Goldilocks Valve, ‘Make Me a Millionaire Inventor’: Product Details & How to Buy

Goldilocks valve Make Me a Millionaire Inventor, how to purchase Make Me a Millionaire Inventor, bobbi sue mccollum inventor


On tonight’s Season 2 premiere of Make Me a Millionaire Inventor, nurse Bobbi Sue McCollum was featured for inventing the Goldilocks Valve. McCollum, who earned a journalism degree from University of Nebraska-Omaha and a nursing degree from Laramie County Community College in Wyoming, invented the product as a “simple and affordable solution to prevent hyperventilation during cardiac and respiratory arrest,” according to the Freemont Tribune.

Goldilocks Valves – Rescue breathing done just right.The Goldilocks Valves is a simple solution to a deadly problem.2016-09-25T00:33:55.000Z

When McCollum spoke to the Freemont Tribune, she explained that medical professionals and instructors are taught to compress valve masks every six seconds with hyperventilating patients. However, this sometimes involves giving patients up to four times the amount of oxygen they need without allowing them to exhale. “…in these cases the patient’s lungs expand and press on the heart, which keeps fresh blood from getting to the brain. It decreases the patient’s chance of survival and can cause neurological damage.”

The Goldilocks valve solves this issue by adjusting to each patient based on their size. The product’s website reads, “The Refill Regulating Valve (RRV) is attached between the air source and the bag. It functions to slow air intake volume to re-inflate the bag over a patient-appropriate amount of time. This slowed bag refill performs two functions. First, upon full bag re-inflation, the provider experiences a tactile indication that it is time to deliver another breath over one second to meet American Heart Association (AHA) respiratory rate guidelines. Secondly, it prevents the user from continually being able to administer full tidal volumes before the appropriate amount of time has lapsed.”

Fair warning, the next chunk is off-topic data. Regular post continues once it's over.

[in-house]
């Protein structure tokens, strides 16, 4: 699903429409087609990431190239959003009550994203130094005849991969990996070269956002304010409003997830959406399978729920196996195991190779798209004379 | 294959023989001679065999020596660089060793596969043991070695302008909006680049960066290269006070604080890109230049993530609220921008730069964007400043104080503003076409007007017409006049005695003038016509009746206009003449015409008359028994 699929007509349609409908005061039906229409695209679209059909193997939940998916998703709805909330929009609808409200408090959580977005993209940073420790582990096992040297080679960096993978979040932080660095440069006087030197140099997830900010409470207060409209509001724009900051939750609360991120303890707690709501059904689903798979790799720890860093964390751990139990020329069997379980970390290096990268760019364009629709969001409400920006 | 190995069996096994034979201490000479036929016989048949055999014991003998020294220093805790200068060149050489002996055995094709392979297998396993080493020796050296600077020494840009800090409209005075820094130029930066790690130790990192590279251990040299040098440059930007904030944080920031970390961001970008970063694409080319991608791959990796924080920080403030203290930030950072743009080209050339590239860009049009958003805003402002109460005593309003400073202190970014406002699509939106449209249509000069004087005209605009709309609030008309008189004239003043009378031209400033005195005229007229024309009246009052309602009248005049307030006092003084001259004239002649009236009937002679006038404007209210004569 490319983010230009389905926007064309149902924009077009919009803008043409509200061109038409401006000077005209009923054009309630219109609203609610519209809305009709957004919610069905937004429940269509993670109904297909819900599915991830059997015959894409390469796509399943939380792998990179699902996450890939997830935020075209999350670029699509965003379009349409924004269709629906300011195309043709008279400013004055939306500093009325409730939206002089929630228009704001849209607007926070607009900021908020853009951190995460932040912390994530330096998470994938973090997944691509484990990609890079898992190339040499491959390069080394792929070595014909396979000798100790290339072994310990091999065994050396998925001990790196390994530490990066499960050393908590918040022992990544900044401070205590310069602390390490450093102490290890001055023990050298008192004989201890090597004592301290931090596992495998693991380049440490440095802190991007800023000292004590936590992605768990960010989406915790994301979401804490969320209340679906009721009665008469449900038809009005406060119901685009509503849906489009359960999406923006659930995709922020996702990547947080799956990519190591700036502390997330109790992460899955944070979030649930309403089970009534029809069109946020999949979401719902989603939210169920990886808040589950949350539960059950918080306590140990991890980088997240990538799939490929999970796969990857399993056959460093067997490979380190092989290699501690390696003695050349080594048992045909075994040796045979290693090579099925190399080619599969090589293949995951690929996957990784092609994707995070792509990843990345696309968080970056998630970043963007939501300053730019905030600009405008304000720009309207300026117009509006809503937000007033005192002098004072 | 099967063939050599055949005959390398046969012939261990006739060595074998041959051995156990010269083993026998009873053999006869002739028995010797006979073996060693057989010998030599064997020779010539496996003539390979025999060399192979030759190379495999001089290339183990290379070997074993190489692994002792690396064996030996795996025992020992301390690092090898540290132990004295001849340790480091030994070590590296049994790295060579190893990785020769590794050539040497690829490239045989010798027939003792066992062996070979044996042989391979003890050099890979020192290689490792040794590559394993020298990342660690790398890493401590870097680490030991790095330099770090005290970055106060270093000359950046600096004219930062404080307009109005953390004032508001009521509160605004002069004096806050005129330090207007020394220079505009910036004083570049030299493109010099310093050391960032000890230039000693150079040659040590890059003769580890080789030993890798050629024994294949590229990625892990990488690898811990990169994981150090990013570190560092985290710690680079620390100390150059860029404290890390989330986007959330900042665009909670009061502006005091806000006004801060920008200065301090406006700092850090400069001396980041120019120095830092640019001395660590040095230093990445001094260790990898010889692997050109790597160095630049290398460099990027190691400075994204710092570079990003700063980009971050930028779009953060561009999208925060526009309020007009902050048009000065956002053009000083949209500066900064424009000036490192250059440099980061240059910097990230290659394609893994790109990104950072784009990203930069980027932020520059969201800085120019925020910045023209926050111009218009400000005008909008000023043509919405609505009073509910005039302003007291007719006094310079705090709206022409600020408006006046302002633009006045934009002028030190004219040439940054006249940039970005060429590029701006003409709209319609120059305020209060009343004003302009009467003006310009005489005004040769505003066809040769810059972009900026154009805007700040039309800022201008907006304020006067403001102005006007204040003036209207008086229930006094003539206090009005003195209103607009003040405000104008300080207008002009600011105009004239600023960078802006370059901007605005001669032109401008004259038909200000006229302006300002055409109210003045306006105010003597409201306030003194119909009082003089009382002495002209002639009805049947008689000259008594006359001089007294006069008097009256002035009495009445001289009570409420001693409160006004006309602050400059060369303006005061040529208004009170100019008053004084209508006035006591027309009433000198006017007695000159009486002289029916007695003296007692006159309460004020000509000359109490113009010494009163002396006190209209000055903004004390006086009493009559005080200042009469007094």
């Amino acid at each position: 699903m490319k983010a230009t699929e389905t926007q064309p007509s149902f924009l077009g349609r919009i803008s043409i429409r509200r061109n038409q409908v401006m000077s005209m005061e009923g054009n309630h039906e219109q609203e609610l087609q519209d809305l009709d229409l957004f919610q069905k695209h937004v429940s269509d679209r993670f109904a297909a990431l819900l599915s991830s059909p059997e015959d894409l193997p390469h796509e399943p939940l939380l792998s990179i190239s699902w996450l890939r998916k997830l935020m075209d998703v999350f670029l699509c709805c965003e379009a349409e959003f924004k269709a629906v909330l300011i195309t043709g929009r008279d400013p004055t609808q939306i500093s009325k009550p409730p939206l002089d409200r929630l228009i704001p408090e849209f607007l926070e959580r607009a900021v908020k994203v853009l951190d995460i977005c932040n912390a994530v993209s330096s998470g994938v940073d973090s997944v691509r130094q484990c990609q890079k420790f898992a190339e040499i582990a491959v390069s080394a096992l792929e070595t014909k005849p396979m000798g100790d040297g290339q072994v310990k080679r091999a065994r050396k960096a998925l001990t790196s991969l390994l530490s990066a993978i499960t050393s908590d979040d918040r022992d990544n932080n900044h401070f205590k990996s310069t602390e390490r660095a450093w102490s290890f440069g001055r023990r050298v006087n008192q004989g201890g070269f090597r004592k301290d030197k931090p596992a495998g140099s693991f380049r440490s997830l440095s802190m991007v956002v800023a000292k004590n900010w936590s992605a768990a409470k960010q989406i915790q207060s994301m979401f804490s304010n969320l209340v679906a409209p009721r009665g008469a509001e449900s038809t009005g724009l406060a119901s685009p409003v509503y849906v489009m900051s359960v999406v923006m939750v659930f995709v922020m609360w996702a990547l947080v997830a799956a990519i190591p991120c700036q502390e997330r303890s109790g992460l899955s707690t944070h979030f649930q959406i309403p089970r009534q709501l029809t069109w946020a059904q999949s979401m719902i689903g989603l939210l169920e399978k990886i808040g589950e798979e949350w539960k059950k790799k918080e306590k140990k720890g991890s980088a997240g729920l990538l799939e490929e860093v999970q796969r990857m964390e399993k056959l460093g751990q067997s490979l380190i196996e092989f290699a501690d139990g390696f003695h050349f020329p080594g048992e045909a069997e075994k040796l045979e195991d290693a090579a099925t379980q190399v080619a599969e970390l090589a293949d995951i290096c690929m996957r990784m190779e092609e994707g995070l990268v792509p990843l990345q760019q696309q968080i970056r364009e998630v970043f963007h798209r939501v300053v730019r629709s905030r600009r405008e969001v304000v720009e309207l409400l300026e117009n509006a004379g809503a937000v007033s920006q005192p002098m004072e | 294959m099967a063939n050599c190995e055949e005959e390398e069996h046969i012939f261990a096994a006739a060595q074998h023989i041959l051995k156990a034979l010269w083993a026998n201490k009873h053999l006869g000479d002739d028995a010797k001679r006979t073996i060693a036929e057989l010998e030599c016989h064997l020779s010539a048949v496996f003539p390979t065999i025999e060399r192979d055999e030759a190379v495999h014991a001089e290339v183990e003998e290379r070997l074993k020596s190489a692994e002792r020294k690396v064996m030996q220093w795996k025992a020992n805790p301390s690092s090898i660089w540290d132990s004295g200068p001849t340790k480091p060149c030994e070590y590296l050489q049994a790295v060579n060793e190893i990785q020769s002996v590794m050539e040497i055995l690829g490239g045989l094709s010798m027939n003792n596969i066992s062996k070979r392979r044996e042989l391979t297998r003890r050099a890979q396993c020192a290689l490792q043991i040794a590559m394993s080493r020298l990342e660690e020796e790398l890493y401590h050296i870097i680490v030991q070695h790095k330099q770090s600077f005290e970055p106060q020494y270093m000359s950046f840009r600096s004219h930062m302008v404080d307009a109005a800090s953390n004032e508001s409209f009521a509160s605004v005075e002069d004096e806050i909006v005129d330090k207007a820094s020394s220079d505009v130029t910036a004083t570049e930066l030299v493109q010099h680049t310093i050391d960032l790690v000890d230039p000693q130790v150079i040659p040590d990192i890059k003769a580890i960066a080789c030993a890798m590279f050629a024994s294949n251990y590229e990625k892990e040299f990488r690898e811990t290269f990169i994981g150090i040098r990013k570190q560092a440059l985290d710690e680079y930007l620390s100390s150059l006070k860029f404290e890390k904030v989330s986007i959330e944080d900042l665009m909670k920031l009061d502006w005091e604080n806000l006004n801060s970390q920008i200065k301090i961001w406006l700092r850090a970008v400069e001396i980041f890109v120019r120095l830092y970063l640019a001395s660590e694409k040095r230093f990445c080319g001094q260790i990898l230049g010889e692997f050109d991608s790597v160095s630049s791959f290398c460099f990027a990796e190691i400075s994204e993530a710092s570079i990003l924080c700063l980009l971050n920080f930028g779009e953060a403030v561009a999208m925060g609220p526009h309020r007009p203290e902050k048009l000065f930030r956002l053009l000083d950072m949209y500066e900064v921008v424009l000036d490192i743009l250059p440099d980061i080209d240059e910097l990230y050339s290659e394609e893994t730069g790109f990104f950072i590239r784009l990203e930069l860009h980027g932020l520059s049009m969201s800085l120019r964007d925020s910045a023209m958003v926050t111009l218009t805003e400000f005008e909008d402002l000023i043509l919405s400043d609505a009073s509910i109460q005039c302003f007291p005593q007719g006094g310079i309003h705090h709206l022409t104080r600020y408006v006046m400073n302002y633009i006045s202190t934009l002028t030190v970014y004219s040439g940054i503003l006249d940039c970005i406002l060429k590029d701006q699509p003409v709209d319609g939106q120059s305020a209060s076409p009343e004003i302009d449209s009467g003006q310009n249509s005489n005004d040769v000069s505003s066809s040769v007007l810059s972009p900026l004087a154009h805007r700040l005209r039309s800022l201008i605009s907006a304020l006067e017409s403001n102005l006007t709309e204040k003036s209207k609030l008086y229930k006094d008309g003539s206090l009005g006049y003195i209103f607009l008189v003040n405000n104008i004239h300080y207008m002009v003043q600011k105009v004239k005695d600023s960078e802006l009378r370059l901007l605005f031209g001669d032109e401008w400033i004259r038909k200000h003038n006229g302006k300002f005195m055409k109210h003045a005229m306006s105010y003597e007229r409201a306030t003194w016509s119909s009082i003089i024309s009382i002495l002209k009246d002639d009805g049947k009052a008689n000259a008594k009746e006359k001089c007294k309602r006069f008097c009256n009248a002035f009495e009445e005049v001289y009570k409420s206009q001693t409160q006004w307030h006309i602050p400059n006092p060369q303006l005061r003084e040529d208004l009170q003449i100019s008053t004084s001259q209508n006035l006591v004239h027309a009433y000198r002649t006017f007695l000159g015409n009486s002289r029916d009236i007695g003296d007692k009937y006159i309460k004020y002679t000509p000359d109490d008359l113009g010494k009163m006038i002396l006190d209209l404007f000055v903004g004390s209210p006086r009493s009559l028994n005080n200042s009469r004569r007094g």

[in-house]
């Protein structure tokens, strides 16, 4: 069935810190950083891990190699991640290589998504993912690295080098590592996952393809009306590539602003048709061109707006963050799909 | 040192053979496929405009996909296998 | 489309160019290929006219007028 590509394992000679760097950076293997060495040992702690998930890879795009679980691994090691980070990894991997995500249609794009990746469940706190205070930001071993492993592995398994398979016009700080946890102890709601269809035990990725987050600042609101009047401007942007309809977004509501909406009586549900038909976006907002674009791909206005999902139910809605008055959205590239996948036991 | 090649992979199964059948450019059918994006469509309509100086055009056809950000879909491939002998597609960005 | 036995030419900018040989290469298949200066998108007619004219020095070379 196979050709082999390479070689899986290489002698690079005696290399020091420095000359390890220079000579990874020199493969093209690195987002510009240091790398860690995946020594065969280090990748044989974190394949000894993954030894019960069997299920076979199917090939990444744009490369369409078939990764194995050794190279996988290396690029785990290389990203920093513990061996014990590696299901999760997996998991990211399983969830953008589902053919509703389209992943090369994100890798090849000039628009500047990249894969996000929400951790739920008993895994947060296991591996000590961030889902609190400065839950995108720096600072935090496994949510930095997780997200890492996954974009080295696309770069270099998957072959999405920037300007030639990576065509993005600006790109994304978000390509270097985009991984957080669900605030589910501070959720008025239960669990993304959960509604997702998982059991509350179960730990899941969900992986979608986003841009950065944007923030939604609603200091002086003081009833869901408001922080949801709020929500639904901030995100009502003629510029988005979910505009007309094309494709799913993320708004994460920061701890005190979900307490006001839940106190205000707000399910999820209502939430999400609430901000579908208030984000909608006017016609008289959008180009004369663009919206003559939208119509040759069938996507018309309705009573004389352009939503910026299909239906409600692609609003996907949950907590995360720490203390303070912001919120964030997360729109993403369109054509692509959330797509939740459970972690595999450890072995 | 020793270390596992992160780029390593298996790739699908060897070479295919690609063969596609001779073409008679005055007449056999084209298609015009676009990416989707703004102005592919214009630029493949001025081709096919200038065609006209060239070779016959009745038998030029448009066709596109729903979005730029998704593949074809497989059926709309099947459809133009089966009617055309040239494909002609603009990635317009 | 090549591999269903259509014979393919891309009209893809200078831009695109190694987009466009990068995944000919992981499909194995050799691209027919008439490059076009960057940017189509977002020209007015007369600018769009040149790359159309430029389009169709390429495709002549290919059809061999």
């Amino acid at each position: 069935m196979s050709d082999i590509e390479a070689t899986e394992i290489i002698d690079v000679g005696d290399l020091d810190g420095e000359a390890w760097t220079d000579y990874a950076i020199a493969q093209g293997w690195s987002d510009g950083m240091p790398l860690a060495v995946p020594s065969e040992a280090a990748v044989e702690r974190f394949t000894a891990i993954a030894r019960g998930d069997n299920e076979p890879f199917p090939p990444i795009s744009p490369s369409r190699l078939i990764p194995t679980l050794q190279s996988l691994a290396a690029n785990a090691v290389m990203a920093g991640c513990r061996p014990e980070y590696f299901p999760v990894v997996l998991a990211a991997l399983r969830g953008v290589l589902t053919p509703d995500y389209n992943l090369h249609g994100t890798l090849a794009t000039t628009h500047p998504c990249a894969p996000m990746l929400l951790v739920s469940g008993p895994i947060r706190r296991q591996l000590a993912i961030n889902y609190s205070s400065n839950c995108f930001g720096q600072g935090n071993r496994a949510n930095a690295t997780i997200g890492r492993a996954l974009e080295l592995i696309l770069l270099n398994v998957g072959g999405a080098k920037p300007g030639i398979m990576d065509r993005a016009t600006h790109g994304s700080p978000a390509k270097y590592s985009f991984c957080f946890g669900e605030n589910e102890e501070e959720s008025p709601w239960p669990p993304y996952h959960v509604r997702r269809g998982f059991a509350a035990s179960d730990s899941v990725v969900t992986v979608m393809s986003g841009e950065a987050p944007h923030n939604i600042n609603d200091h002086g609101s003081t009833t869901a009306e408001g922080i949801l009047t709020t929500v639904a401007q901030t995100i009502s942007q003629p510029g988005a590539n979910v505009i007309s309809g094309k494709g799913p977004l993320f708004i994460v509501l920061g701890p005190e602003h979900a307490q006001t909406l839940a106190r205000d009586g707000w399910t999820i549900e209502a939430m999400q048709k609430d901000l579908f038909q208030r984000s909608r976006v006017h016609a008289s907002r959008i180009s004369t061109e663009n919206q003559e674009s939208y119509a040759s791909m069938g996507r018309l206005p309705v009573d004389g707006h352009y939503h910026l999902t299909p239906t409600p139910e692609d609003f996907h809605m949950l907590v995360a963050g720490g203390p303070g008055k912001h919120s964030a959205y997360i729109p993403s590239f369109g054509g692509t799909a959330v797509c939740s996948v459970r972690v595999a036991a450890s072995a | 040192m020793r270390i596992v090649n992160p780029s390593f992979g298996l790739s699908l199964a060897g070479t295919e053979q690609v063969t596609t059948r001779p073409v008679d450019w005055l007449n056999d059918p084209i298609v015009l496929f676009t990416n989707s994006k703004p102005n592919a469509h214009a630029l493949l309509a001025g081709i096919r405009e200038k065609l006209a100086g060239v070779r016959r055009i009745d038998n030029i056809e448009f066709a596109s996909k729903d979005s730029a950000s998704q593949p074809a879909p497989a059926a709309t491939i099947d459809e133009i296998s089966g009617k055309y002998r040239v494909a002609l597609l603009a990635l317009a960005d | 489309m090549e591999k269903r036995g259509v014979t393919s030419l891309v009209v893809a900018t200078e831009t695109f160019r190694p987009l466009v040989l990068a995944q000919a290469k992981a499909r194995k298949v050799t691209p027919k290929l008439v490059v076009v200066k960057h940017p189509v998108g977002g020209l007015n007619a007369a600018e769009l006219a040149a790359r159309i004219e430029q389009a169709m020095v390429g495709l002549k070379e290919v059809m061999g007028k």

McCollum has faith that her product will be able to save lives. She also thinks that the invention will be particularly handy in wartime. “People are shooting at you and the medics are trying to save soldiers. I think the military aspects of this will be pretty incredible”, she told the Fremont Tribute.

The product’s website says it is still in research and development, and that a patent is pending. It is not currently for sale. You can donate here.

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